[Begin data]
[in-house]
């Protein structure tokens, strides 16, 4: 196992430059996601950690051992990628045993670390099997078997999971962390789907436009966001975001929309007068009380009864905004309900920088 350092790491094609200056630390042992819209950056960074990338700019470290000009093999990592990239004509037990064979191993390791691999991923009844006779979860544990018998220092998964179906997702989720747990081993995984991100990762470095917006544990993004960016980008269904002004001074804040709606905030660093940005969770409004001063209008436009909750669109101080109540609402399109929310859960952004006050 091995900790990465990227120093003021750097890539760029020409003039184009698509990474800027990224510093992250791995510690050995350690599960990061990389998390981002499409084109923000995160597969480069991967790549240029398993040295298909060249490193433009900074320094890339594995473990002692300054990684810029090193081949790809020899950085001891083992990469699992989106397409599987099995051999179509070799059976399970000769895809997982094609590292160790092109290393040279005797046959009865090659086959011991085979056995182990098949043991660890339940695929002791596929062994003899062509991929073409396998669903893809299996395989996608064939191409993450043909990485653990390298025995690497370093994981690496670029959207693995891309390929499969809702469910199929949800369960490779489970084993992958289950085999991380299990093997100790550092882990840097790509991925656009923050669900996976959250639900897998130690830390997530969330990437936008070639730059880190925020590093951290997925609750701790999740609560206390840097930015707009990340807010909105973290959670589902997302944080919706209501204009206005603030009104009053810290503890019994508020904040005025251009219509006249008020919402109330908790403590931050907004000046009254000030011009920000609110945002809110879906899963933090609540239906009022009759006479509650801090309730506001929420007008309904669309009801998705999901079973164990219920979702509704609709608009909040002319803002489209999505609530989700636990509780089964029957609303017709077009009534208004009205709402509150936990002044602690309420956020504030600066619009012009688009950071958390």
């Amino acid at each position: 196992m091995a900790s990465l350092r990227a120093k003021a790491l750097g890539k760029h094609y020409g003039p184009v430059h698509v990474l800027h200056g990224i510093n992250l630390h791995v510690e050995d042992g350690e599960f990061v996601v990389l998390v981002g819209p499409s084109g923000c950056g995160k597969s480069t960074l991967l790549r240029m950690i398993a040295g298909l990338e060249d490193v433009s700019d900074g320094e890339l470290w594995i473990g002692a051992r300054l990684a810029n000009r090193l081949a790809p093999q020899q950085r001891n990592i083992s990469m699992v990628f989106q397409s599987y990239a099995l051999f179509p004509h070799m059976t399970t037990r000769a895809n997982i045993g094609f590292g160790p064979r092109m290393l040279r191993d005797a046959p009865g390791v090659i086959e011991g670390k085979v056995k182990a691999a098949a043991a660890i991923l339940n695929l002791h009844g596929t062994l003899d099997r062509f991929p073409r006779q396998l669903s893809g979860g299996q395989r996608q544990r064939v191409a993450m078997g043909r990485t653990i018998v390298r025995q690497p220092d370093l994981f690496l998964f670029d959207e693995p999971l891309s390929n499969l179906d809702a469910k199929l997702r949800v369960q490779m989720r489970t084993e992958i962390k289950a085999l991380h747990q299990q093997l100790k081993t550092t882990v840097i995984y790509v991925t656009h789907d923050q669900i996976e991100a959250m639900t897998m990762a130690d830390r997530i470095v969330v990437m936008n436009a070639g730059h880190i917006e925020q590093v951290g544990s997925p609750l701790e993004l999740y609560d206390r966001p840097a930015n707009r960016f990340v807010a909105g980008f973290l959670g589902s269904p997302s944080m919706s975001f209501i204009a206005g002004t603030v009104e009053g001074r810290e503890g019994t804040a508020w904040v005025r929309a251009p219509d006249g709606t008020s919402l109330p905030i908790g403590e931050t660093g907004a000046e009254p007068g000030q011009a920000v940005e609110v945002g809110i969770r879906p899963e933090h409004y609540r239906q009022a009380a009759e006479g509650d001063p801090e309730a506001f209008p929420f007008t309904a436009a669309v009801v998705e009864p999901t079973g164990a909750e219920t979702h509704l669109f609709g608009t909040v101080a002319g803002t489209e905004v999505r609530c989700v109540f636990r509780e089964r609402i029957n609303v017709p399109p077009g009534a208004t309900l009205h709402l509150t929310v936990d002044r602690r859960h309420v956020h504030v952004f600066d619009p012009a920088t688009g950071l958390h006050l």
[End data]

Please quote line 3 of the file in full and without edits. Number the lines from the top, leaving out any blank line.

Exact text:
């Amino acid at each position: 196992m091995a900790s990465l350092r990227a120093k003021a790491l750097g890539k760029h094609y020409g003039p184009v430059h698509v990474l800027h200056g990224i510093n992250l630390h791995v510690e050995d042992g350690e599960f990061v996601v990389l998390v981002g819209p499409s084109g923000c950056g995160k597969s480069t960074l991967l790549r240029m950690i398993a040295g298909l990338e060249d490193v433009s700019d900074g320094e890339l470290w594995i473990g002692a051992r300054l990684a810029n000009r090193l081949a790809p093999q020899q950085r001891n990592i083992s990469m699992v990628f989106q397409s599987y990239a099995l051999f179509p004509h070799m059976t399970t037990r000769a895809n997982i045993g094609f590292g160790p064979r092109m290393l040279r191993d005797a046959p009865g390791v090659i086959e011991g670390k085979v056995k182990a691999a098949a043991a660890i991923l339940n695929l002791h009844g596929t062994l003899d099997r062509f991929p073409r006779q396998l669903s893809g979860g299996q395989r996608q544990r064939v191409a993450m078997g043909r990485t653990i018998v390298r025995q690497p220092d370093l994981f690496l998964f670029d959207e693995p999971l891309s390929n499969l179906d809702a469910k199929l997702r949800v369960q490779m989720r489970t084993e992958i962390k289950a085999l991380h747990q299990q093997l100790k081993t550092t882990v840097i995984y790509v991925t656009h789907d923050q669900i996976e991100a959250m639900t897998m990762a130690d830390r997530i470095v969330v990437m936008n436009a070639g730059h880190i917006e925020q590093v951290g544990s997925p609750l701790e993004l999740y609560d206390r966001p840097a930015n707009r960016f990340v807010a909105g980008f973290l959670g589902s269904p997302s944080m919706s975001f209501i204009a206005g002004t603030v009104e009053g001074r810290e503890g019994t804040a508020w904040v005025r929309a251009p219509d006249g709606t008020s919402l109330p905030i908790g403590e931050t660093g907004a000046e009254p007068g000030q011009a920000v940005e609110v945002g809110i969770r879906p899963e933090h409004y609540r239906q009022a009380a009759e006479g509650d001063p801090e309730a506001f209008p929420f007008t309904a436009a669309v009801v998705e009864p999901t079973g164990a909750e219920t979702h509704l669109f609709g608009t909040v101080a002319g803002t489209e905004v999505r609530c989700v109540f636990r509780e089964r609402i029957n609303v017709p399109p077009g009534a208004t309900l009205h709402l509150t929310v936990d002044r602690r859960h309420v956020h504030v952004f600066d619009p012009a920088t688009g950071l958390h006050l």